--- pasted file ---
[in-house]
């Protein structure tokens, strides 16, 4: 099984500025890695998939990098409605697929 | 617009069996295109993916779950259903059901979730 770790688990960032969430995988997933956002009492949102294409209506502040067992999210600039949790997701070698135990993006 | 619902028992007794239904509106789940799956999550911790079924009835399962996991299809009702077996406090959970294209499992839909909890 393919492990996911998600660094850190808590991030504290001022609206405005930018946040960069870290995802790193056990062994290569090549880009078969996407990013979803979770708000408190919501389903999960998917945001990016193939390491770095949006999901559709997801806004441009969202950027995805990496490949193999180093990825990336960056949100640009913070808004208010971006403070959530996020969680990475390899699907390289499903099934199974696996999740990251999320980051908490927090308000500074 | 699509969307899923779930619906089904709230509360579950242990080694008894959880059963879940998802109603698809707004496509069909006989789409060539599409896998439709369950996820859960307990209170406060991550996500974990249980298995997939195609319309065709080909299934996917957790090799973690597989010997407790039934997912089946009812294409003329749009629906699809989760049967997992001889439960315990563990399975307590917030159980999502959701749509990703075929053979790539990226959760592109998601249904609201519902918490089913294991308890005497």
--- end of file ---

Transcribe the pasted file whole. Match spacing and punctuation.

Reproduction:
[in-house]
């Protein structure tokens, strides 16, 4: 099984500025890695998939990098409605697929 | 617009069996295109993916779950259903059901979730 770790688990960032969430995988997933956002009492949102294409209506502040067992999210600039949790997701070698135990993006 | 619902028992007794239904509106789940799956999550911790079924009835399962996991299809009702077996406090959970294209499992839909909890 393919492990996911998600660094850190808590991030504290001022609206405005930018946040960069870290995802790193056990062994290569090549880009078969996407990013979803979770708000408190919501389903999960998917945001990016193939390491770095949006999901559709997801806004441009969202950027995805990496490949193999180093990825990336960056949100640009913070808004208010971006403070959530996020969680990475390899699907390289499903099934199974696996999740990251999320980051908490927090308000500074 | 699509969307899923779930619906089904709230509360579950242990080694008894959880059963879940998802109603698809707004496509069909006989789409060539599409896998439709369950996820859960307990209170406060991550996500974990249980298995997939195609319309065709080909299934996917957790090799973690597989010997407790039934997912089946009812294409003329749009629906699809989760049967997992001889439960315990563990399975307590917030159980999502959701749509990703075929053979790539990226959760592109998601249904609201519902918490089913294991308890005497």